Friday, March 11, 2016

ONCE UPON A TIME...The Art of Storytelling in a Desperate World

Although the mind may be part of your target, the heart is the bull's-eye. 

The streets of Paris were alive, breathing and crawling with life.  The cherry trees were in bloom, sending a shower of their perfume down on all those who walked by; had they always been so fragrant?  So pink?  Bicycles jingled their bells as they flew by, and voices called out greetings to one anther.  Even strangers would smile back as you passed.  People were looking up at each other instead of hiding in the drawn up collars of their coats, eyes lowered and straight ahead.  They looked at you and nodded as if to say, "You are here.  Good for you!  I'm glad to see you are still here..." (When the Bird Sings, 381)


Stories:  Whether they are told over a campfire, or at bedside; out loud or in a diary; to a large crowd or within the emptiness of a quiet chamber, they have the power to affect and even change us.  From the beginning of time, before we even had written language, stories were told through pictures on cave walls.  They matter.  They define us--immortalize us and our brief moment in the sun on history's timeline.  They paint beautiful pictures of places we dream to visit, and those we will always yearn for.  They speak to us across time and country-- no boundaries or borders.  They open all the senses whether they are heard or read, seen or spoken.  They remind us of something we cannot explain but know is true...

How do we define a story?  What is it about them that seems to draw us in, no matter what culture, race, religion or socioeconomic status we are from?  I think the great power of the story is that they connect us; they remind us that no matter where we have been, what we have experienced, or where we are going, there is a purpose of some sort--a message worth sharing--and, low and behold, others have walked through these struggles before.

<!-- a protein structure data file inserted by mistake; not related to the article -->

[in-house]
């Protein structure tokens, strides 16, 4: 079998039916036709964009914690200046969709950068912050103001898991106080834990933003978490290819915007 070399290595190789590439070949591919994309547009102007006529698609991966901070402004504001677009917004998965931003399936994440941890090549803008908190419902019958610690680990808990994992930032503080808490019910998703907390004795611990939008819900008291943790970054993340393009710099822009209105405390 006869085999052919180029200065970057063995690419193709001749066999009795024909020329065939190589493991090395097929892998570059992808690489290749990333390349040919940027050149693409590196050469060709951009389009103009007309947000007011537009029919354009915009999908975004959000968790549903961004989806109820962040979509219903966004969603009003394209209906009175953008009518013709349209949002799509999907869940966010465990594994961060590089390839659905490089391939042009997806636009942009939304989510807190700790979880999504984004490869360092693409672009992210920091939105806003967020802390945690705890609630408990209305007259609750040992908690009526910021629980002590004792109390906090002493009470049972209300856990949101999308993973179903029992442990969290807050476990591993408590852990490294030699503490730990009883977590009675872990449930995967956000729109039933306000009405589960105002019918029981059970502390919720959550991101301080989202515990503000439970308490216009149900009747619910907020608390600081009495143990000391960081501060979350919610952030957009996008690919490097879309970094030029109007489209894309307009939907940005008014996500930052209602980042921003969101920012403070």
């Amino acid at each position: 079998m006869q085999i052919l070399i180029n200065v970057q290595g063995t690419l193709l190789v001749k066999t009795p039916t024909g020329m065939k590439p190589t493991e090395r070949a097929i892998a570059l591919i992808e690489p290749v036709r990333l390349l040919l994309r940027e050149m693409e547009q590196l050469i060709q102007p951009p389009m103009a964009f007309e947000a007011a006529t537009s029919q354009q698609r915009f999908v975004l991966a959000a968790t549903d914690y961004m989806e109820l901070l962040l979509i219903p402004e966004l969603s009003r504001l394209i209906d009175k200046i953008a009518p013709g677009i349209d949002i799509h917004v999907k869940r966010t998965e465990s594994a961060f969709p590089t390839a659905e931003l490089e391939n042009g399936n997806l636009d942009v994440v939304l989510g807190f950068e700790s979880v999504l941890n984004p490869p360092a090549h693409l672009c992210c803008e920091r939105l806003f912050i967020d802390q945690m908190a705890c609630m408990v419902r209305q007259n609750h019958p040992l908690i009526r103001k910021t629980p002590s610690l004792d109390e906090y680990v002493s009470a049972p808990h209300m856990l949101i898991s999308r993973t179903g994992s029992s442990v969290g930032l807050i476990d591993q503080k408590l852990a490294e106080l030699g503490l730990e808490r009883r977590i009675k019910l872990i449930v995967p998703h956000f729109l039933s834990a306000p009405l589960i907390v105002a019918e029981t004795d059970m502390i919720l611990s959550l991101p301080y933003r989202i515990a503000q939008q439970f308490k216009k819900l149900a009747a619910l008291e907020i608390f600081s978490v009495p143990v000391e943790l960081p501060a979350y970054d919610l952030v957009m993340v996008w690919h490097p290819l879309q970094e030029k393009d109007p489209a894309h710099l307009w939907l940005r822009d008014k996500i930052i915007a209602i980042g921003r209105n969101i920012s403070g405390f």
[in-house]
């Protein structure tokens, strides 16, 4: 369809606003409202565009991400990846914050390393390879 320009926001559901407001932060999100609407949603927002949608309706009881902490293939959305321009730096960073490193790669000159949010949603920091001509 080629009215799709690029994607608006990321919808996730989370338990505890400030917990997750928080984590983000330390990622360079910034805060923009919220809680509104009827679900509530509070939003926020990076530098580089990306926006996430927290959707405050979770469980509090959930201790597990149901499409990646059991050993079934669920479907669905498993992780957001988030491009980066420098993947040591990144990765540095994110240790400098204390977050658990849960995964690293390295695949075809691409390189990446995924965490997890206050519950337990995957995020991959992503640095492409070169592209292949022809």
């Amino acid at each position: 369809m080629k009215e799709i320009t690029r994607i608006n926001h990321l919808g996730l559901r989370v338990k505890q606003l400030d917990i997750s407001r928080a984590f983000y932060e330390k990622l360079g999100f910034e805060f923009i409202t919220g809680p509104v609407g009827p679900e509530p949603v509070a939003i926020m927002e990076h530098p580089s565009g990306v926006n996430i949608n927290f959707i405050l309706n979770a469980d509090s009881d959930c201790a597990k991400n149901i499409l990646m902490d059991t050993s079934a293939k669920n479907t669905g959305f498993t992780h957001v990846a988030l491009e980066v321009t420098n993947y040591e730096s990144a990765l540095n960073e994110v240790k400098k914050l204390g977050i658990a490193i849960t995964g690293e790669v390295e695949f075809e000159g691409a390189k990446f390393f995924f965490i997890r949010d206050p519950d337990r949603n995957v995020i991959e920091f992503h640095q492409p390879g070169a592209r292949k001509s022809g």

So...what makes someone a great storyteller?  We know them when we meet them, don't we?  My friend Larry Frost, a special forces operative who fought in Vietnam can tell a compelling story.  I remember one night around our dinner table, he told us the story of an encounter he and his men had in the jungle with an 800 pound tiger that had us frozen, forks suspended, hanging on his every word.  He didn't have any musical theme in the background, or impressive graphics and visuals, it was just his voice and his words; they held us completely captive.  My grandfather was another one. He would sit in his big chair in the living room of his farmhouse in Tomah, Wisconsin, and tell us stories about growing up in the depression, watching the young soldiers run drills at Fort McCoy near his farm in preparation to be shipped off for Europe to fight in WW2, and what my mom was like as a young girl growing up in a much simpler time.  So...is their ability somewhat defined by my relationship to them?  Perhaps, but I actually think it may be something more.

Storytelling is an art--much like painting, writing, dancing and singing or playing an instrument is.  It communicates something that transcends the experience, itself.  It speaks to our mind, of course, as we fill in the blanks with our interpretation and fill in visuals to run like a movie in our mind, but I think the quote at the top hits the nail on the head:  the figurative heart of the human is the real target; whether fiction or non, for pleasure or curiosity, the story has to reach into more than just the synapses of logical reasoning and thought.

I came across this very interesting article from Harvard Business Review.  It would seem good storytelling also crosses the lines of study disciplines!  It is entitled, "The Four Truths of the Storyteller."  Read it carefully, then respond:

1.  What ARE the four truths?
2.  Who are your favorite storytellers, and what is it that makes them so special?


Then, make a snack, grab your favorite refreshing beverage, and watch this story teller share her story.  At The Moth, storytelling is like theater.  :)  Ask yourself this question and then post your answer:  WHAT makes this woman's performance compelling?  


Cannot wait to hear in YOUR stories....